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MRDD officials deny suit claims

IRONTON — The defendants’ response to the civil lawsuit concerning the Lawrence County Open Door School and a former student denies allegations made by the mother, who initiated the case.

In June Donna Hundley of Chesapeake filed a federal lawsuit against the Lawrence County Board of Mental Retardation and Developmental Disabilities that governs the Open Door School.

Hundley’s 11-year-old son had been a student at the school from 2004 to 2007.

The child has been diagnosed with autism, cerebral palsy and ADHD and suffers from a variety of medical issues including chronic migraine headaches, sleep disorder and spasticity in his limbs.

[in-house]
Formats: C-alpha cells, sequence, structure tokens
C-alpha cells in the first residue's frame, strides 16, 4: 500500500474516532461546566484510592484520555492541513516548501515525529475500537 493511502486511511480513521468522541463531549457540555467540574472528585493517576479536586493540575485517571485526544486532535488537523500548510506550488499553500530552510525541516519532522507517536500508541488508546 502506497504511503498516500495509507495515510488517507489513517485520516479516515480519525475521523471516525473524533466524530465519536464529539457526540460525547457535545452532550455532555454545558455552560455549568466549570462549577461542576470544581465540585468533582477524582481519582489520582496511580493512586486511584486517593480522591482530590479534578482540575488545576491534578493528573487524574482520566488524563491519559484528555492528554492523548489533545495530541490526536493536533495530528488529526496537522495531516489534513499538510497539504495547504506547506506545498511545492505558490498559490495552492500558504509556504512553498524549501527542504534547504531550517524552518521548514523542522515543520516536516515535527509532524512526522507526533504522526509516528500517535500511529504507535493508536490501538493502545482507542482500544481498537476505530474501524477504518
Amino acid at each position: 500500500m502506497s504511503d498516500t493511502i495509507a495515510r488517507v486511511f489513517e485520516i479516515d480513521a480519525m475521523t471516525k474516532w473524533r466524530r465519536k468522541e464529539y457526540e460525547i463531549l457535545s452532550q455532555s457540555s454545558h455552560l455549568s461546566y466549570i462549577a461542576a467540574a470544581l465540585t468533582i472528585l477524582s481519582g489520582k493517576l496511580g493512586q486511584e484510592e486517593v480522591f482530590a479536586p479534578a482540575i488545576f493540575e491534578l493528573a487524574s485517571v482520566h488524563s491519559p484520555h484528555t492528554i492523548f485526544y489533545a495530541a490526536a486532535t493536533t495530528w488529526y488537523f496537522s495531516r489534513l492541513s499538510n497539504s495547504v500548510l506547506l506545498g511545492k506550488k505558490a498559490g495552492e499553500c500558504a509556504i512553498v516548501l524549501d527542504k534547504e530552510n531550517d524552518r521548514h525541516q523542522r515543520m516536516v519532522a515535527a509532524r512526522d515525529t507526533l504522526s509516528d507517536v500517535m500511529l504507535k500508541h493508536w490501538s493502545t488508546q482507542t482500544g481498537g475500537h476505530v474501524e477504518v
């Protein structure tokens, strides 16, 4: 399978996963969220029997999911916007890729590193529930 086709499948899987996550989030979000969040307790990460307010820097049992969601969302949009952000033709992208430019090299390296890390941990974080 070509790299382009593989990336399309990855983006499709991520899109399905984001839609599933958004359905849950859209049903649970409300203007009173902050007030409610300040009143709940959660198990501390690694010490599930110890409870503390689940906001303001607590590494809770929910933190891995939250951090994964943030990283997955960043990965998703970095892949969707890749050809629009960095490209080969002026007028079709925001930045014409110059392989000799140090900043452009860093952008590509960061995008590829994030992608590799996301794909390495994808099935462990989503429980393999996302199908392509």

Among the allegations in the suit are claims that meetings held at Open Door were in violation of the Individuals with Disabilities Education Act; that there was no reading curriculum geared to autistic children; that the child’s teachers had no special education certification while teaching him; and that the child, who had a history of disrobing, was strapped naked to a chair and carried from a classroom to the principal’s office.

The board denies that the meetings were in violation of IDEA and affirms that “at all relevant times … teachers were certified or licensed in compliance with Ohio Department of Education rules and regulations.”

The board also denies both that there was no reading curriculum and that “based upon knowledge or lack of knowledge, the allegations” concerning the child being carried naked from a classroom.

The lawsuit seeks a jury trial for unspecified damages and names MRDD superintendent Paul Mollett, Open Door principal Kendra Kelley, speech therapist Daniel Honaker and teachers, Vanessa Honaker, Glenda Deering and Carrie Blevins, in their official and individual capacities.

Kenneth Myers, a Cleveland-based attorney, represents Hundley. Means, Bichimer, Burkholder & Baker of Columbus represents the defendants.